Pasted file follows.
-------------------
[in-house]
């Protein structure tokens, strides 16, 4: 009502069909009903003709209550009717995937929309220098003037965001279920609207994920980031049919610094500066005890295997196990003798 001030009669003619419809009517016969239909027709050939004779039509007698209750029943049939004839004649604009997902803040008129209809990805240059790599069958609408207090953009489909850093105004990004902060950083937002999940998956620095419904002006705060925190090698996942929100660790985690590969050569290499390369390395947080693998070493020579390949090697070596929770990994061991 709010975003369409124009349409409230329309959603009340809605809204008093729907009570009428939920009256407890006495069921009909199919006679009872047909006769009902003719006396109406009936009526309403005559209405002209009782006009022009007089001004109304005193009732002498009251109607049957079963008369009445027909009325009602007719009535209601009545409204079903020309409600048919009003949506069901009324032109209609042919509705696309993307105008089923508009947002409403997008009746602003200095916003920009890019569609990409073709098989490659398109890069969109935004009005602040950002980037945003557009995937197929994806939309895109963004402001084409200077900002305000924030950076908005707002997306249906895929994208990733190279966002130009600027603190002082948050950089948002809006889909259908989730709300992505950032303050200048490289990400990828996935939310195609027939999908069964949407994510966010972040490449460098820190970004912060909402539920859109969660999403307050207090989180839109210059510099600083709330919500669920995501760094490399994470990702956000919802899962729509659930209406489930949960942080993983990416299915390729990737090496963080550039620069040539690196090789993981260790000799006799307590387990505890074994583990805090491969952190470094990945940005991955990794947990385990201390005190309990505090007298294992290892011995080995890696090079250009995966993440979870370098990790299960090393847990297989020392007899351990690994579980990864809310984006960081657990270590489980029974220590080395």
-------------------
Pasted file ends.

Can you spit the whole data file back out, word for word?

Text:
[in-house]
């Protein structure tokens, strides 16, 4: 009502069909009903003709209550009717995937929309220098003037965001279920609207994920980031049919610094500066005890295997196990003798 001030009669003619419809009517016969239909027709050939004779039509007698209750029943049939004839004649604009997902803040008129209809990805240059790599069958609408207090953009489909850093105004990004902060950083937002999940998956620095419904002006705060925190090698996942929100660790985690590969050569290499390369390395947080693998070493020579390949090697070596929770990994061991 709010975003369409124009349409409230329309959603009340809605809204008093729907009570009428939920009256407890006495069921009909199919006679009872047909006769009902003719006396109406009936009526309403005559209405002209009782006009022009007089001004109304005193009732002498009251109607049957079963008369009445027909009325009602007719009535209601009545409204079903020309409600048919009003949506069901009324032109209609042919509705696309993307105008089923508009947002409403997008009746602003200095916003920009890019569609990409073709098989490659398109890069969109935004009005602040950002980037945003557009995937197929994806939309895109963004402001084409200077900002305000924030950076908005707002997306249906895929994208990733190279966002130009600027603190002082948050950089948002809006889909259908989730709300992505950032303050200048490289990400990828996935939310195609027939999908069964949407994510966010972040490449460098820190970004912060909402539920859109969660999403307050207090989180839109210059510099600083709330919500669920995501760094490399994470990702956000919802899962729509659930209406489930949960942080993983990416299915390729990737090496963080550039620069040539690196090789993981260790000799006799307590387990505890074994583990805090491969952190470094990945940005991955990794947990385990201390005190309990505090007298294992290892011995080995890696090079250009995966993440979870370098990790299960090393847990297989020392007899351990690994579980990864809310984006960081657990270590489980029974220590080395």